This interpretation of a traditional cottage garden combines old-fashioned charm and modern building materials, to meet the needs of a typical young family.
The qualities that characterize a traditional cottage garden – modesty, informality, practicality, natural construction materials and an unpretentious mix of old-fashioned, , fruit and vegetables are as pleasing now as they were in Victorian times, when cottage gardens were in their heyday. Traditional cottage gardens ranged from tiny to substantial, and evolved individually to meet cottagers’ needs rather than being a preconceived, formal design imposed on the landscape. An infinite number of variations is possible, and this garden shows how easy it is to combine the spirit of cottage garden style with modern materials and building techniques, to achieve an authentic, attractive and practical result.
The existing site
When the family moved in, the garden was basically a dull, neglected rectangle, with a few short paths leading directly from a reproduction wrought iron gate to the house.
The family wanted an informal, traditional setting for their home, and a garden planted for year-round colour and interest hut capable of standing up to the wear and tear of young children, and, once established, easy to maintain.
A sitting area where the family could enjoy the afternoon sun and a safe, level, dry place for the children to play – within easy view of the kitchen windows – were high on their list.
Reinforcing the boundary to in-crease the sense of privacy, making more of the tucked-awav front door and drawing attention to the original cottage, with its lovely old bay windows, were also important. On a practical level, a utility area for a drying line, aarea and camouflage for the oil tank formed part of the brief.
The basic framework
The new layout has a central, broad, paved area separating two rectangular lawns. Perimeter planting along the boundaries, narrow beds next to the house and two island beds, each punctuated by a tree, soften the geometric lines. The trees, and those along the perimeter, add a sense of depth and variation in height, and pre-vent the garden being instantly visible in its entirety – a sense of surprise is an important element of a cottage garden.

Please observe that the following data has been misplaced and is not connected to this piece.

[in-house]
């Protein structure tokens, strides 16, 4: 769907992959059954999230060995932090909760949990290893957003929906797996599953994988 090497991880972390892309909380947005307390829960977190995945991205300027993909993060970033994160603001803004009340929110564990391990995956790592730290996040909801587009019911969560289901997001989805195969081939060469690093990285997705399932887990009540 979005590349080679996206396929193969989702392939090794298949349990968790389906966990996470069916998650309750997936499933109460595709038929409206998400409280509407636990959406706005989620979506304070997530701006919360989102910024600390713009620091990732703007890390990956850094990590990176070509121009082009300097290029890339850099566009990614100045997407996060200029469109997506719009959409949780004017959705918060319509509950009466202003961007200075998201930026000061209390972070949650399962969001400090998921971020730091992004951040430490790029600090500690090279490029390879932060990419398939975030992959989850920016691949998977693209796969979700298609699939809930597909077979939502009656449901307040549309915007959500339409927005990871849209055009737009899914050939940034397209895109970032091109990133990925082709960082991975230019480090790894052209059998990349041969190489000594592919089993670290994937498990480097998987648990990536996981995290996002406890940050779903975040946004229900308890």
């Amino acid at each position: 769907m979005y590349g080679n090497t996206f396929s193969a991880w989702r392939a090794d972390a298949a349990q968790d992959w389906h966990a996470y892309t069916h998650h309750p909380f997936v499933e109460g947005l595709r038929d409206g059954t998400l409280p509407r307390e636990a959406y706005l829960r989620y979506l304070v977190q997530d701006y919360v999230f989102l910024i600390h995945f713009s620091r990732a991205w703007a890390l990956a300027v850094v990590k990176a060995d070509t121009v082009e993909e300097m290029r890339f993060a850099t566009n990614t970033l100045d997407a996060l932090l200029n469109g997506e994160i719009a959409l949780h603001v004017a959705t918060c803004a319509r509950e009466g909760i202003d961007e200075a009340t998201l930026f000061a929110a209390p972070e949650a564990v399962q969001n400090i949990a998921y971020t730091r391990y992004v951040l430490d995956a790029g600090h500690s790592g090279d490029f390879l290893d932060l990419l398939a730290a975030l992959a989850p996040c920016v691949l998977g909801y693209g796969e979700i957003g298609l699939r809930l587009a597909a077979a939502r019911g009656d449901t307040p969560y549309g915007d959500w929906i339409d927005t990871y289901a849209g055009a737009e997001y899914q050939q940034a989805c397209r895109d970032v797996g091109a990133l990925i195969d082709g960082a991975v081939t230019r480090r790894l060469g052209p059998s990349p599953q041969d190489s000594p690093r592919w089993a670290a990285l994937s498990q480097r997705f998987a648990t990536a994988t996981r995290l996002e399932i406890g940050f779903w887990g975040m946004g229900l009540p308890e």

The central paved area extends to form paths parallel and close to the house, leading to a paved herb garden in one direction, and a sitting area and pergola feature in the other. To draw the eye towards the original period cottage, the visual thrust of the new paving is diagonally towards it, but near the house, the path branches off to the actual front door, tucked away in the recent extension.
The magnolia was retained as a pivotal focal point. The weeping willow, with its greedy, wide-spreading, was too close to the house and would eventually grow too big, so it was removed.
The masrerplan was a complete composition but designed to be developed in phases, starting from the central paved area, as finances allowed; an auxiliary planting plan suggested infill options as seasonal gaps appeared.
To save time and back-breaking labour, a mini-digger was rented to level the garden and dig out a sunken area for the lawn and seating area. Lowering these, while retaining the original levels around the magnolia and beds near the house, helped create a sense of privacy and shelter. The topsoil and subsoil (usually lighter in colour) were stored separately, so the top-soil could be used in the beds. Instead of prohibitively expensive natural stone, reproduction York stone paving slabs made of concrete (from a mould taken of real stone) were used. Other new ma-terials with a timeless, well-estab-lished look include bricks and broad, square, terracotta tiles.
Most of the paved area is slab paving with brick infill; the herb garden is laid with terracotta tiles, and a side path with brick.
Brick edging, mowing strips, dwarf walls and retaining walls add a sense of continuity; dark-coloured mortar and recessed joints were used, to avoid the jarring contrast between dark bricks and white mortar that often marsnot in use, is a framework for the new brickwork. To emphasize thechildren’s wigwam – another place bay windows, new brickedgedto hide, which children love.